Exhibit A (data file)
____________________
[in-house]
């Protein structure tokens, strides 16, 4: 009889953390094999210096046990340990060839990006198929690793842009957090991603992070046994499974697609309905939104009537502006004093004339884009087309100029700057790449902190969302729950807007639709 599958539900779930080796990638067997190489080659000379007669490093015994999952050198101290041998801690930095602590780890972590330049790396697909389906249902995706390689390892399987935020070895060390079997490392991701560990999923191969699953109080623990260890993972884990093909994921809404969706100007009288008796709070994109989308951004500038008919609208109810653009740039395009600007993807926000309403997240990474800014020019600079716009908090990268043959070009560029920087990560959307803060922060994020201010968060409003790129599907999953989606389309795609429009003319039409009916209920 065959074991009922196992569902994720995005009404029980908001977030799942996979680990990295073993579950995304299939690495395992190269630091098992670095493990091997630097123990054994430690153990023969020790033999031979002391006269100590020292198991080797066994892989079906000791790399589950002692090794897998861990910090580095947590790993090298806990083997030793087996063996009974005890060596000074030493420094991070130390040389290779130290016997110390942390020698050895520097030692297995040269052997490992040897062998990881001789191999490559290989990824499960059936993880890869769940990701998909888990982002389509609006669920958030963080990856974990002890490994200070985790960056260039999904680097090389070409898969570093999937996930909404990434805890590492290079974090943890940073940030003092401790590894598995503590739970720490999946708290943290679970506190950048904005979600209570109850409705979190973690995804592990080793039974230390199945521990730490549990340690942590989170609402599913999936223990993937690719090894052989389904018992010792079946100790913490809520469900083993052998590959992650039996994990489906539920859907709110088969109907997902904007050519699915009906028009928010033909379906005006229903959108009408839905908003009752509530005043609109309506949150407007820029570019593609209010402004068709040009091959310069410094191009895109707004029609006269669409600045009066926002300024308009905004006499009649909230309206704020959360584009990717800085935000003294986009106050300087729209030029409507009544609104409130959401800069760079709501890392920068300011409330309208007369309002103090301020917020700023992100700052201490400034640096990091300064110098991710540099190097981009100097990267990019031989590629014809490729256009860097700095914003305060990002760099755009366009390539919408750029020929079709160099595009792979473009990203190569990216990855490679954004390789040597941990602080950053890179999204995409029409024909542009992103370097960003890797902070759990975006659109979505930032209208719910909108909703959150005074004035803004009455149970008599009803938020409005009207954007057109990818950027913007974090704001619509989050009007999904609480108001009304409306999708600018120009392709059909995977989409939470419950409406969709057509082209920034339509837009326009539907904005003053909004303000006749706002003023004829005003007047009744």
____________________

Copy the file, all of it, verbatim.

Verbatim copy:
[in-house]
């Protein structure tokens, strides 16, 4: 009889953390094999210096046990340990060839990006198929690793842009957090991603992070046994499974697609309905939104009537502006004093004339884009087309100029700057790449902190969302729950807007639709 599958539900779930080796990638067997190489080659000379007669490093015994999952050198101290041998801690930095602590780890972590330049790396697909389906249902995706390689390892399987935020070895060390079997490392991701560990999923191969699953109080623990260890993972884990093909994921809404969706100007009288008796709070994109989308951004500038008919609208109810653009740039395009600007993807926000309403997240990474800014020019600079716009908090990268043959070009560029920087990560959307803060922060994020201010968060409003790129599907999953989606389309795609429009003319039409009916209920 065959074991009922196992569902994720995005009404029980908001977030799942996979680990990295073993579950995304299939690495395992190269630091098992670095493990091997630097123990054994430690153990023969020790033999031979002391006269100590020292198991080797066994892989079906000791790399589950002692090794897998861990910090580095947590790993090298806990083997030793087996063996009974005890060596000074030493420094991070130390040389290779130290016997110390942390020698050895520097030692297995040269052997490992040897062998990881001789191999490559290989990824499960059936993880890869769940990701998909888990982002389509609006669920958030963080990856974990002890490994200070985790960056260039999904680097090389070409898969570093999937996930909404990434805890590492290079974090943890940073940030003092401790590894598995503590739970720490999946708290943290679970506190950048904005979600209570109850409705979190973690995804592990080793039974230390199945521990730490549990340690942590989170609402599913999936223990993937690719090894052989389904018992010792079946100790913490809520469900083993052998590959992650039996994990489906539920859907709110088969109907997902904007050519699915009906028009928010033909379906005006229903959108009408839905908003009752509530005043609109309506949150407007820029570019593609209010402004068709040009091959310069410094191009895109707004029609006269669409600045009066926002300024308009905004006499009649909230309206704020959360584009990717800085935000003294986009106050300087729209030029409507009544609104409130959401800069760079709501890392920068300011409330309208007369309002103090301020917020700023992100700052201490400034640096990091300064110098991710540099190097981009100097990267990019031989590629014809490729256009860097700095914003305060990002760099755009366009390539919408750029020929079709160099595009792979473009990203190569990216990855490679954004390789040597941990602080950053890179999204995409029409024909542009992103370097960003890797902070759990975006659109979505930032209208719910909108909703959150005074004035803004009455149970008599009803938020409005009207954007057109990818950027913007974090704001619509989050009007999904609480108001009304409306999708600018120009392709059909995977989409939470419950409406969709057509082209920034339509837009326009539907904005003053909004303000006749706002003023004829005003007047009744």